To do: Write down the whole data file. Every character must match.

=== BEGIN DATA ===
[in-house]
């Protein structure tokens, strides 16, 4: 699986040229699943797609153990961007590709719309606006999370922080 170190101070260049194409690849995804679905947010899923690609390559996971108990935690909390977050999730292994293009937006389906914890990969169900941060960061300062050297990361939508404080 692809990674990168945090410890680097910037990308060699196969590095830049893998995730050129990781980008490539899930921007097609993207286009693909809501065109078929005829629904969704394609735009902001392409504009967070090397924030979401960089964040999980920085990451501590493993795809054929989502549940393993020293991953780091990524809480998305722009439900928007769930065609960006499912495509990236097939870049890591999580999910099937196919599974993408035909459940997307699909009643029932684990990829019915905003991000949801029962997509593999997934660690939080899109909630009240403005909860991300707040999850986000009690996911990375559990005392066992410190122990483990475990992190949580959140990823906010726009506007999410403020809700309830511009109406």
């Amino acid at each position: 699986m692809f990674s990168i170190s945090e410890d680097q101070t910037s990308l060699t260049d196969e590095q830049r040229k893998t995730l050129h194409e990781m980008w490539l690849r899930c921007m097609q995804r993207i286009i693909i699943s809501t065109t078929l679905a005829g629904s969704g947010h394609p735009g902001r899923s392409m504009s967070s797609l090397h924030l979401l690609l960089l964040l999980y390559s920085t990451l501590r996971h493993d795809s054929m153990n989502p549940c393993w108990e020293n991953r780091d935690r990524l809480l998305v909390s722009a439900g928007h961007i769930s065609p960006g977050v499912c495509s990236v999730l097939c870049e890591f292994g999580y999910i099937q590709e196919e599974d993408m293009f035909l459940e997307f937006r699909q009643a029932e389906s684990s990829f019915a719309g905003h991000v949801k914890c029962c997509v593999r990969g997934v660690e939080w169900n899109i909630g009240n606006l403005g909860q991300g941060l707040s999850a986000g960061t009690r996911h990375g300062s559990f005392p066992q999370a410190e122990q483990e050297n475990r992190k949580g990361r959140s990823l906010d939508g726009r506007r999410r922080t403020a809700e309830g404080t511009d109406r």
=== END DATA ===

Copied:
[in-house]
């Protein structure tokens, strides 16, 4: 699986040229699943797609153990961007590709719309606006999370922080 170190101070260049194409690849995804679905947010899923690609390559996971108990935690909390977050999730292994293009937006389906914890990969169900941060960061300062050297990361939508404080 692809990674990168945090410890680097910037990308060699196969590095830049893998995730050129990781980008490539899930921007097609993207286009693909809501065109078929005829629904969704394609735009902001392409504009967070090397924030979401960089964040999980920085990451501590493993795809054929989502549940393993020293991953780091990524809480998305722009439900928007769930065609960006499912495509990236097939870049890591999580999910099937196919599974993408035909459940997307699909009643029932684990990829019915905003991000949801029962997509593999997934660690939080899109909630009240403005909860991300707040999850986000009690996911990375559990005392066992410190122990483990475990992190949580959140990823906010726009506007999410403020809700309830511009109406």
């Amino acid at each position: 699986m692809f990674s990168i170190s945090e410890d680097q101070t910037s990308l060699t260049d196969e590095q830049r040229k893998t995730l050129h194409e990781m980008w490539l690849r899930c921007m097609q995804r993207i286009i693909i699943s809501t065109t078929l679905a005829g629904s969704g947010h394609p735009g902001r899923s392409m504009s967070s797609l090397h924030l979401l690609l960089l964040l999980y390559s920085t990451l501590r996971h493993d795809s054929m153990n989502p549940c393993w108990e020293n991953r780091d935690r990524l809480l998305v909390s722009a439900g928007h961007i769930s065609p960006g977050v499912c495509s990236v999730l097939c870049e890591f292994g999580y999910i099937q590709e196919e599974d993408m293009f035909l459940e997307f937006r699909q009643a029932e389906s684990s990829f019915a719309g905003h991000v949801k914890c029962c997509v593999r990969g997934v660690e939080w169900n899109i909630g009240n606006l403005g909860q991300g941060l707040s999850a986000g960061t009690r996911h990375g300062s559990f005392p066992q999370a410190e122990q483990e050297n475990r992190k949580g990361r959140s990823l906010d939508g726009r506007r999410r922080t403020a809700e309830g404080t511009d109406r």